A couple of weeks ago, Ladue News editor Trish Muyco-Tobin emailed me a thought-provoking question: In today’s society, what does it mean to be tough? And, in particular, what does this mean for our children? As the father of two boys, these questions hit home. I want my children to be resilient, but I also don’t want them to be arrogant.
Teaching boys (and girls) that being tough doesn’t mean being antagonistic, belligerent or hostile can be a challenge. Violence and aggression perpetuate popular culture through movies, songs, TV, ‘celebs’ who abuse their significant others, and athletes involved in random acts of aggression. I want my boys to grow up to be good men, but the fast pace of today’s society means exposure to poor examples of masculinity constantly are on display.
Children look up to famous people—and more and more, these ‘noteworthy’ individuals are engaging and encouraging negative behaviors. Fortunately, parents—as cliché as it sounds—are the most important role models that kids have. However, teaching our offspring is not just about being present; it is a constant process of mentoring and connecting that creates an intrinsic desire in a young boy to be the type of man his parents want him to be.
There is enormous social pressure for young boys to act like mature men. Children learn at a young age that expressing emotions can make them the target of bullies. And being ‘cool’ also can make one the envy of their peers. Manly behaviors, unfortunately, do not necessarily promote masculinity. Instead, false bravado can serve to mask fear and pain, leaving kids alone to deal with difficult emotions. Children who do not understand their feelings often have future mental health issues and engage in self-destructive behaviors.
One of the most productive ways to teach your child about managing emotions is to ask how he is feeling. Being stoic is an admirable quality, but it also can lead to feelings of shame and insecurity. Kids tend to focus on the problem and not the sentiment surrounding the situation. Coaxing children into conversations can assist with easing the hurt and understanding that things always will improve.
As parents learn what is troubling their child, there is a natural tendency to want to fix the situation. This does not thicken the skin; instead, it creates a passive, dependent child who overly relies on the adults in their life. Discuss solutions, but let your son make his own decisions. As painful as it may be for both parents and child, sometimes, life’s best lessons are learned the hard way.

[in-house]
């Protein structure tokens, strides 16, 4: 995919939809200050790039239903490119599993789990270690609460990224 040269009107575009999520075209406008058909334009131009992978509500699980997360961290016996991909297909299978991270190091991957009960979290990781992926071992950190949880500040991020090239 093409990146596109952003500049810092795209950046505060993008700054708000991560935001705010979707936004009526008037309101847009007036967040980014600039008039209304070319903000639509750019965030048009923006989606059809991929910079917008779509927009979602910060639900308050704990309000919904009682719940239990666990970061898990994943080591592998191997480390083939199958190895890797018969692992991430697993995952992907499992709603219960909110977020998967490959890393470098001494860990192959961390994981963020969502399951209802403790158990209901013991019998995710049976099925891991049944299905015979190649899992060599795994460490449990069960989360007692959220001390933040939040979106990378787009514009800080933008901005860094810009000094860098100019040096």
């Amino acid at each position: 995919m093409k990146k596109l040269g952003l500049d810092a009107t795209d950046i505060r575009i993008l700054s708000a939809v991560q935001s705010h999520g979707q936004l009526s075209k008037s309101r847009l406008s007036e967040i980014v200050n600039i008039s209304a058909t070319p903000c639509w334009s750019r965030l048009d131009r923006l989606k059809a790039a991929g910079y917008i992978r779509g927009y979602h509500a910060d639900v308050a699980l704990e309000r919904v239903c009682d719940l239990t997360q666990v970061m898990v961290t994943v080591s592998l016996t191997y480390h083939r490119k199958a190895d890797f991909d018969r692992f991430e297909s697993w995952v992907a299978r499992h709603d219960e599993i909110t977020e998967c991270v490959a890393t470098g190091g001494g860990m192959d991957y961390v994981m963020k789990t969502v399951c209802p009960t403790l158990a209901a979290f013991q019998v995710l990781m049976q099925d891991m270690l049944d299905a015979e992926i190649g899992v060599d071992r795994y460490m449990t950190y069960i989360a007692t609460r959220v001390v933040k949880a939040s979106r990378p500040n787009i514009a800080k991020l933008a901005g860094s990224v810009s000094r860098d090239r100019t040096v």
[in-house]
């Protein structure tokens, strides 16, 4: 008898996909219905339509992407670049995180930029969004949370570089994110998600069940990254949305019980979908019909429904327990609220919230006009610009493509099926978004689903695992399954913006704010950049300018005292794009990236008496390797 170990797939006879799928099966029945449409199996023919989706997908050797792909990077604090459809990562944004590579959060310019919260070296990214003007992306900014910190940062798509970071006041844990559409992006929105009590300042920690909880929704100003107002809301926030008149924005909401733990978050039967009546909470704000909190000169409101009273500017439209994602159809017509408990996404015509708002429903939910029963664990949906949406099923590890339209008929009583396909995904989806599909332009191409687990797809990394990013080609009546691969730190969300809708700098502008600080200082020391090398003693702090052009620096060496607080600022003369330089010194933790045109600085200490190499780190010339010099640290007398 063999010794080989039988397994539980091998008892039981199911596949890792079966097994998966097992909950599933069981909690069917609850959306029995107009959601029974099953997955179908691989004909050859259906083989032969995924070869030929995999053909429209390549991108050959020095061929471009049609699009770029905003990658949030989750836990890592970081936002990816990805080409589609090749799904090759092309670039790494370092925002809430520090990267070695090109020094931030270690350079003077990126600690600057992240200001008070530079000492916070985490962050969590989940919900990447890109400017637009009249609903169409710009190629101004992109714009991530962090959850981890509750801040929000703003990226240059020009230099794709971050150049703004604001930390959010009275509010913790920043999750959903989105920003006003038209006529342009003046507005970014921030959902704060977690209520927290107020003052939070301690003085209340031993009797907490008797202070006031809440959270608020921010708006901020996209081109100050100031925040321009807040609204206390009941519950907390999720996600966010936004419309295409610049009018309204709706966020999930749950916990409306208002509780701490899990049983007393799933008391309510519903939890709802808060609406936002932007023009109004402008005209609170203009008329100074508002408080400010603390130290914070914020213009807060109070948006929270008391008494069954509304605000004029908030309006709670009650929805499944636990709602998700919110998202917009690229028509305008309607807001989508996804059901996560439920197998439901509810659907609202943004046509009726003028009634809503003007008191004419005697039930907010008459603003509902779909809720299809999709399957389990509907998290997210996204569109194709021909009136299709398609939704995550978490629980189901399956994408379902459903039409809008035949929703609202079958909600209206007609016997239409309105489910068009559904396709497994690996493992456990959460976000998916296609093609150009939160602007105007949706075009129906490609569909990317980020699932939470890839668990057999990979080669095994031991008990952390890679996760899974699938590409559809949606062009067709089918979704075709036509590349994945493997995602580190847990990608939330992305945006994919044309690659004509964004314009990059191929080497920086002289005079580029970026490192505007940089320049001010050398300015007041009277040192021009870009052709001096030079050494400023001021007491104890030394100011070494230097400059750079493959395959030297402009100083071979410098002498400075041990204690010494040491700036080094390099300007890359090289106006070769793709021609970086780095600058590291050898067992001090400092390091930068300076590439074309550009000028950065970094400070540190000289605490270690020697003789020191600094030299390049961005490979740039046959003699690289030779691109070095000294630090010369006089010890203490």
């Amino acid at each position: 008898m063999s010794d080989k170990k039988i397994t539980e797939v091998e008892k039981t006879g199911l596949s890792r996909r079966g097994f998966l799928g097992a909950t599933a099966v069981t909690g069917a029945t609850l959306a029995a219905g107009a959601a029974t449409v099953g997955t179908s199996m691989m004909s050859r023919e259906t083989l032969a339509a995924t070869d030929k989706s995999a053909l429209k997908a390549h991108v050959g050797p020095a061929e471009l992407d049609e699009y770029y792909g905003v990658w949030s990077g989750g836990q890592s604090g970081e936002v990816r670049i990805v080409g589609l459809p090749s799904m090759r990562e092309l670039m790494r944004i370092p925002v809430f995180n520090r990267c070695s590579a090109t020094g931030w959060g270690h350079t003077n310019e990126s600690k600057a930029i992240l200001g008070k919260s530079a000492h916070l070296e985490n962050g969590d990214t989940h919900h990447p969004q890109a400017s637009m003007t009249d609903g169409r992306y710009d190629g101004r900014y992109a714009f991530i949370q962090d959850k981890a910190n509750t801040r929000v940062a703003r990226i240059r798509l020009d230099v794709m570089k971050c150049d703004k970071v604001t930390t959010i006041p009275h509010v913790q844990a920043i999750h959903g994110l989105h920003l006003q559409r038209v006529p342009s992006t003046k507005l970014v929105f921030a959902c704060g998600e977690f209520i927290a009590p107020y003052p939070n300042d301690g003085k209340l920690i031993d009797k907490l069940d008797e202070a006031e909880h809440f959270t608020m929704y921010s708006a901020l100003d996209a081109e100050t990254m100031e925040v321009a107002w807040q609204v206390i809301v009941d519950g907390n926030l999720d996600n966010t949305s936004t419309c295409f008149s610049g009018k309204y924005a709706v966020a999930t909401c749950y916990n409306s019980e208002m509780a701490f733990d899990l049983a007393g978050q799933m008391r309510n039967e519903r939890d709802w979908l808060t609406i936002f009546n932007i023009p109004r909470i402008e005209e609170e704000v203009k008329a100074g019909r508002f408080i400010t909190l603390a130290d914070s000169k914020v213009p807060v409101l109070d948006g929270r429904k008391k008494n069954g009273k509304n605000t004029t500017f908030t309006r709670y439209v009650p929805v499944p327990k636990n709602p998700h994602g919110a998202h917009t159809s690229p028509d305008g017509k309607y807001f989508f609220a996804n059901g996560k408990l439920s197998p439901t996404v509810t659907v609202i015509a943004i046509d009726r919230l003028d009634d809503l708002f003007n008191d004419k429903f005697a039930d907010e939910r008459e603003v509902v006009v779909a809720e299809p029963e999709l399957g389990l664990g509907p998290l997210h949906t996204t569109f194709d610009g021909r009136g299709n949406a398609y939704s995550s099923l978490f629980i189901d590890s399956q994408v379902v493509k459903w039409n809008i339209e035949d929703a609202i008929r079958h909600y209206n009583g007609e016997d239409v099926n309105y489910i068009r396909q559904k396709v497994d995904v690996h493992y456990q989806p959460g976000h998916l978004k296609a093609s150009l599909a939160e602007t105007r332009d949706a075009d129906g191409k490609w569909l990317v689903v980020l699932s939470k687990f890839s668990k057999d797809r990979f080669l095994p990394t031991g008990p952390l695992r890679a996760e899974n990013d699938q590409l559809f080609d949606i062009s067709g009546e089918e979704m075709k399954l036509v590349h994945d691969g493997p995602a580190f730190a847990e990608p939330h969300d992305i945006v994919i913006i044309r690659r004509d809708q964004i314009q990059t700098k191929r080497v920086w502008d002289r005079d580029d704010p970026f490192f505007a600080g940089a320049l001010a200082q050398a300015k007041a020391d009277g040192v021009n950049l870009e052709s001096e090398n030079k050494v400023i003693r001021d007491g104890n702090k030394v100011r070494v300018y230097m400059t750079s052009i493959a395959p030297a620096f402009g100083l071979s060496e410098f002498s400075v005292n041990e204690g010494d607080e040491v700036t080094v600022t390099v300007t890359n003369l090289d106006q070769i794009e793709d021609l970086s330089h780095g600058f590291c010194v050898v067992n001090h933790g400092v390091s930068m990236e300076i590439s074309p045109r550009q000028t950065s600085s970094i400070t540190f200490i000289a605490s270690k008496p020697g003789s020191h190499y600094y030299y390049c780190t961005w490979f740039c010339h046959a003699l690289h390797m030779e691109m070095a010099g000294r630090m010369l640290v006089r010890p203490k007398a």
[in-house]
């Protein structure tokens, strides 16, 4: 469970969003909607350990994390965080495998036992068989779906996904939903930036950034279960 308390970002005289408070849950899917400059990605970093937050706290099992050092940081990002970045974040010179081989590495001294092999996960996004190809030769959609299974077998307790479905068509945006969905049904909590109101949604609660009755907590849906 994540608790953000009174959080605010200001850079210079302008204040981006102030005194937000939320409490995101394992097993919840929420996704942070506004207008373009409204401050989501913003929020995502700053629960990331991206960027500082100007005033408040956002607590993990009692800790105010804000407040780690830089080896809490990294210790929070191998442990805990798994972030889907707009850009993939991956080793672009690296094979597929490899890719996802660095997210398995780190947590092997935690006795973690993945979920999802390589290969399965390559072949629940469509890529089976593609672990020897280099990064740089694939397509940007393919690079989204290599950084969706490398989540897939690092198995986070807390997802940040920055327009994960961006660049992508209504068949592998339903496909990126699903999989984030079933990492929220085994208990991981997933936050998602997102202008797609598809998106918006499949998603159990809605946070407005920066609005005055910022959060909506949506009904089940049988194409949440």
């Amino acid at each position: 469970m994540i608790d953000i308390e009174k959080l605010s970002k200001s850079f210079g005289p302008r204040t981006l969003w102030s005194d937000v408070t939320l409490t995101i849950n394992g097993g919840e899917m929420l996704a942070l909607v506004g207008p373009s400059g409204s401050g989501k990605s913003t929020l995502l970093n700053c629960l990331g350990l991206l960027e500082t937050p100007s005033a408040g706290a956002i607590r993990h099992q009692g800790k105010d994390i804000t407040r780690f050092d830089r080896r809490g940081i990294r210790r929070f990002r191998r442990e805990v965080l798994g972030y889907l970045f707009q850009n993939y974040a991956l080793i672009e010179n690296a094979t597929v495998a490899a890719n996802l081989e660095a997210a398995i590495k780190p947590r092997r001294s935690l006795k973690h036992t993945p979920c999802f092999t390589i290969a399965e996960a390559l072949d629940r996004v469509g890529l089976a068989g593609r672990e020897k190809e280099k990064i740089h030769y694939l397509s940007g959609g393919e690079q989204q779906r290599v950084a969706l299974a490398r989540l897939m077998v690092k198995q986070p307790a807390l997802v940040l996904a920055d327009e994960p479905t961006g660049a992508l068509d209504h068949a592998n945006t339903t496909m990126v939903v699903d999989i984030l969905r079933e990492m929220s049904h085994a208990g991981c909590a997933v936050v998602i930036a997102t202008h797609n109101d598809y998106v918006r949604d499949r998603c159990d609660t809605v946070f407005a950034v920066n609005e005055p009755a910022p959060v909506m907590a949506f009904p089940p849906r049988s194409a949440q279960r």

Unfortunately, every child will experience emotional turmoil as he matures. A boy who believes that he is capable, however, can handle most any situation. Build your child’s self-confidence with realistic praise that focuses on effort and achievement. Kids feel more accomplished when applauded for their hard work and true success, rather than when given a hollow compliment. Telling your child that he is the smartest kid in the world—or even in his class—develops false expectations and sets an impossible standard to meet (and, most likely, isn’t true).
Kids also should build a loyal support network by understanding how to identify which of their peers are true friends and which are unhealthy relationships. Loyal, compassionate and respectful kids support each other even when times are tough. They stand up for what is right and rarely back down. These qualities promote strength and determination, and that is what being tough truly means.
Children who are emotionally resilient truly are happier. They are less likely to be bullied and will work hard to overcome most challenges. Being courageous, however, does not mean being emotionless. At some point, all kids will experience hurt. And while ‘sucking it up’ has its place, sometimes letting it out can be empowering.
Read all of Dr. Hyken’s informative writings here